Antietam National Battlefield | PRY HOUSE FIELD HOSPITAL MUSEUM

Pry House Field Hospital Museum at Antietam National Battlefield

Pry House Field Hospital Museum at Antietam National Battlefield

The Pry House Field Hospital Museum is located at 18906 Shepherdstown Pike in Keedysville, Maryland. This is 3.5 miles from the Antietam National Battlefield Visitor Center. The house sits at the end of a long driveway. There is a house near the start of the drive, but this is not the Pry House. Keep going until you get to the end of the road.

While a unit of Antietam National Battlefield, the museum is operated by the National Museum of Civil War Medicine. It is typically open 11 AM to 5 PM on Saturdays starting June 1st and continuing through the last weekend in October. On Fridays and Sundays during these months, it is open by appointment only. There is fee to tour the museum. For the current schedule and ticket prices, see the National Museum of Civil War Medicine’s Plan Your Visit web page for the Pry House.

The Pry House was built in 1844 by Phillip Pry, who inherited the family farm along with his brother Samuel when their father died in 1828 (Samuel lived in another house on the property). When the Union army moved into Sharpsburg on September 16, 1862, the Pry House was chosen for the headquarters of Union commander General George B. McClellan, and the farm fields were occupied by thousands of Union soldiers and horses. As casualties mounted during the next day’s battle, the house and barn were used as a field hospital.

The Union army ended up staying at the Pry Farm, and other farms in the area, until the end of October. During this time, the Pry House become the Union medical headquarters where Dr. Jonathan Letterman organized the entire wounded evacuation and field hospital operation at Sharpsburg. Many wounded officers were brought here, including General Joseph Hooker (recovered) and General Israel Richardson (died November 3rd). When President Abraham Lincoln visited Sharpsburg in October, he came to the Pry House to see Richardson.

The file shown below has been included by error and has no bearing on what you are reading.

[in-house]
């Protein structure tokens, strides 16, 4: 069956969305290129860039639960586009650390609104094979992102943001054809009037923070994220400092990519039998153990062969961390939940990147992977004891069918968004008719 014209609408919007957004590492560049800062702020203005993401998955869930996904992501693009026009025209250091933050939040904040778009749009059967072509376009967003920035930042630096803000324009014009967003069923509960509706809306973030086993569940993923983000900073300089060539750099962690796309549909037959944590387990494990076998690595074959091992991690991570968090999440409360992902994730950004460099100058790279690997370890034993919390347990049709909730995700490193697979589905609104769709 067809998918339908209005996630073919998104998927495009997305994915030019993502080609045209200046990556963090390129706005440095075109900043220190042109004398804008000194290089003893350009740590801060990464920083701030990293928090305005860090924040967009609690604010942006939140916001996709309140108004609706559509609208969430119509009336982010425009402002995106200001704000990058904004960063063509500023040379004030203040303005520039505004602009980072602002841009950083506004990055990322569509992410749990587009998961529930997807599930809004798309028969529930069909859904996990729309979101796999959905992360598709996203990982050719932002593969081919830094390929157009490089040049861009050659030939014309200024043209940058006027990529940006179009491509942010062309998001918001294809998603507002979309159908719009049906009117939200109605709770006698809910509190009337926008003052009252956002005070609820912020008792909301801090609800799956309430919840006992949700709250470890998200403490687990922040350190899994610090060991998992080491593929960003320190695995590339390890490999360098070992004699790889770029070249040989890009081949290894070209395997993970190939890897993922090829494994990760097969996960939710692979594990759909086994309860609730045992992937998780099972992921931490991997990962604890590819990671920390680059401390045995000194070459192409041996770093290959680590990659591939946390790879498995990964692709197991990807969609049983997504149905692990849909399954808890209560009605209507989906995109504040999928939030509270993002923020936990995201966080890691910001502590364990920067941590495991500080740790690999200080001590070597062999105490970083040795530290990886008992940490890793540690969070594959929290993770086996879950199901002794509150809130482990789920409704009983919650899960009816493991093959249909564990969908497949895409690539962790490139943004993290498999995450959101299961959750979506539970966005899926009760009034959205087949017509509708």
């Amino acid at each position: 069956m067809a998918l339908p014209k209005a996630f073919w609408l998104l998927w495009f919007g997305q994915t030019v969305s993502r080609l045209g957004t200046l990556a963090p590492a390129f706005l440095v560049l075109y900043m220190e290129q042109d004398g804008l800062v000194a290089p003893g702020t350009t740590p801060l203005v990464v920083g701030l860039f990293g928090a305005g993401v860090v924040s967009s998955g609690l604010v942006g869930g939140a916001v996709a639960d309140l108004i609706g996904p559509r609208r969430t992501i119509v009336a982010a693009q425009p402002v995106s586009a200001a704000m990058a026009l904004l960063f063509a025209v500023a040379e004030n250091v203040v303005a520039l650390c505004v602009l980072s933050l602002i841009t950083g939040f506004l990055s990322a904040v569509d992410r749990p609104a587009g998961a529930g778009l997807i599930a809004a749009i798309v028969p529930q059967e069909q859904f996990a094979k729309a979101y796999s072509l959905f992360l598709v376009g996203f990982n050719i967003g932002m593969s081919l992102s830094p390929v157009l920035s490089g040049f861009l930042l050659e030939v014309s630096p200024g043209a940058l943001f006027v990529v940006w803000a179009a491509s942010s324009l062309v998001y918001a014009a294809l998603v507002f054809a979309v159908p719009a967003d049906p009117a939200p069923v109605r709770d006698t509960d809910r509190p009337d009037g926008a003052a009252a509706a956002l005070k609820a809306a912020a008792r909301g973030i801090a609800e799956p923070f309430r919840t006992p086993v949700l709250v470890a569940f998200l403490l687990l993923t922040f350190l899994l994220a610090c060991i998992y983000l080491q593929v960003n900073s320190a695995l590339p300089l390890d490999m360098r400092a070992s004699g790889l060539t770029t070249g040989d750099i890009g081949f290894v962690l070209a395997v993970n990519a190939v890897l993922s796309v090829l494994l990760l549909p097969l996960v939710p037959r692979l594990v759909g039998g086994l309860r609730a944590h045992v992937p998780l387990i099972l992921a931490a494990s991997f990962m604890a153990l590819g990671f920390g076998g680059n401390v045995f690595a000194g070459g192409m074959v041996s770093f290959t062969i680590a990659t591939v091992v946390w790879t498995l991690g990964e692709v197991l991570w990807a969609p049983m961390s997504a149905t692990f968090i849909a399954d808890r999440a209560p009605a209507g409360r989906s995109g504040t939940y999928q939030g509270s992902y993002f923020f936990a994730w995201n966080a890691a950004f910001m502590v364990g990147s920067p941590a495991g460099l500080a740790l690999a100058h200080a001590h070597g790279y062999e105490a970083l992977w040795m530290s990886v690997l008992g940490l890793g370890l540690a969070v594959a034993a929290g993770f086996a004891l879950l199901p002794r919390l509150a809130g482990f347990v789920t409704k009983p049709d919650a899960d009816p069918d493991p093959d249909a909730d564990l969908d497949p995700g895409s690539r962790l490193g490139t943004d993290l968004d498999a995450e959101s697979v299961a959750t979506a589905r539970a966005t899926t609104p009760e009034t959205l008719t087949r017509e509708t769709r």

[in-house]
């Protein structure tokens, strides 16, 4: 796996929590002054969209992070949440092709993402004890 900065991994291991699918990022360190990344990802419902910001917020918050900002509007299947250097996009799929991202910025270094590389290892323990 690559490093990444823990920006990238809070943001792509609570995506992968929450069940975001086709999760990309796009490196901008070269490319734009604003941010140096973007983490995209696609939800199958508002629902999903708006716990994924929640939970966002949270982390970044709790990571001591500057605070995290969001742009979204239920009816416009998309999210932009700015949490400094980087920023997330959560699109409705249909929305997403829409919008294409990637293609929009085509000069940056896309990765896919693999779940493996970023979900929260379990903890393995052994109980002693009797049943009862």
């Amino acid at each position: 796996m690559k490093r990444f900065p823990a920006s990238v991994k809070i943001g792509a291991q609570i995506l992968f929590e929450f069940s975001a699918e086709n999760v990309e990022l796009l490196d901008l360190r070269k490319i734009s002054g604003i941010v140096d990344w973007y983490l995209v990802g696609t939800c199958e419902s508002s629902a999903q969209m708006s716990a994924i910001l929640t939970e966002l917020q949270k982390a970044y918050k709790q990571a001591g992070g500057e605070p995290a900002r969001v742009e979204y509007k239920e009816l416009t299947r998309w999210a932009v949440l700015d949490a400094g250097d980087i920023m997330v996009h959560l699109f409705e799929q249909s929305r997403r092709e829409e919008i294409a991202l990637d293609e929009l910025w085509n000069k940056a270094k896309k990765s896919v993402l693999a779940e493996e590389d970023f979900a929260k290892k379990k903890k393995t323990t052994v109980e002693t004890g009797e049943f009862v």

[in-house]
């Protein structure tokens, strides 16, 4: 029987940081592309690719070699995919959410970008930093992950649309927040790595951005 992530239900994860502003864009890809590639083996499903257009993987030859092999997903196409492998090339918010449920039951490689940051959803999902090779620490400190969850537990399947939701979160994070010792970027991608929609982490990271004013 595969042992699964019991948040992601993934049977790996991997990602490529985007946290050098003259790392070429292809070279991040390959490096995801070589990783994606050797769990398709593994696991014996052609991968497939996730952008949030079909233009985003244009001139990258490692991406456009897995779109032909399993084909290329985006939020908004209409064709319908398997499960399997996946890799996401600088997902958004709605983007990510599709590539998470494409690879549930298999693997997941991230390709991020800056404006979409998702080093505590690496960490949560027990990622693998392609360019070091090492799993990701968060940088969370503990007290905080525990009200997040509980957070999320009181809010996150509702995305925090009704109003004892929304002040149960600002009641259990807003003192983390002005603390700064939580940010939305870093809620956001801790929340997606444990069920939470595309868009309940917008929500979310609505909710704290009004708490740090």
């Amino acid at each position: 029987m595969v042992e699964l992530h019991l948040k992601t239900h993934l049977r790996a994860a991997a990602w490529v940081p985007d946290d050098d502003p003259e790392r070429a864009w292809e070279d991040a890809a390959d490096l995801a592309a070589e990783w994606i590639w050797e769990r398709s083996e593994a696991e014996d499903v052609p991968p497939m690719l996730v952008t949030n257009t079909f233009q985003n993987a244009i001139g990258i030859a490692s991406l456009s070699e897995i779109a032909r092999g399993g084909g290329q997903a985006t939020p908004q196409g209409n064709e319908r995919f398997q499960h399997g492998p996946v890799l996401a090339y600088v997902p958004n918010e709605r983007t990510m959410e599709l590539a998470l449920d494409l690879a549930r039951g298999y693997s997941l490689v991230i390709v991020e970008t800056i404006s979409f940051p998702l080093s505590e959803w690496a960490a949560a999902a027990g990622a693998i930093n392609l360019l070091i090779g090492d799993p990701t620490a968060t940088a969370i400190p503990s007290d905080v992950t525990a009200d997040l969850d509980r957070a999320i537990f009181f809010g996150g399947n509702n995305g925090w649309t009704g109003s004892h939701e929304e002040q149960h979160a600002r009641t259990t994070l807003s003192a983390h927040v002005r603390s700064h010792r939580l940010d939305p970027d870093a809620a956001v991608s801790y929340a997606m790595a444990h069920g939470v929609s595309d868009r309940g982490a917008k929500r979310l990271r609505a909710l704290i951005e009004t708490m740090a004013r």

Pry Farm barn at Antietam National Battlefield

Pry Farm barn at Antietam National Battlefield

The Union occupation did severe damage to the agriculture fields and depleted the food supplies of the local farmers. After the war, the United States government created a program to reimburse citizens who remained with the Union for damage caused by Union soldiers. The Prys filed many claims; some were paid and some were not. As a result, the once prosperous family had to sell the house and farm in 1874 to pay debts. They then moved to Tennessee.

In 1976, the Pry House caught fire. The entire interior was destroyed, but the exterior brick structure remained intact. The interior was reconstructed back to its original specifications.

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Last updated on September 15, 2023
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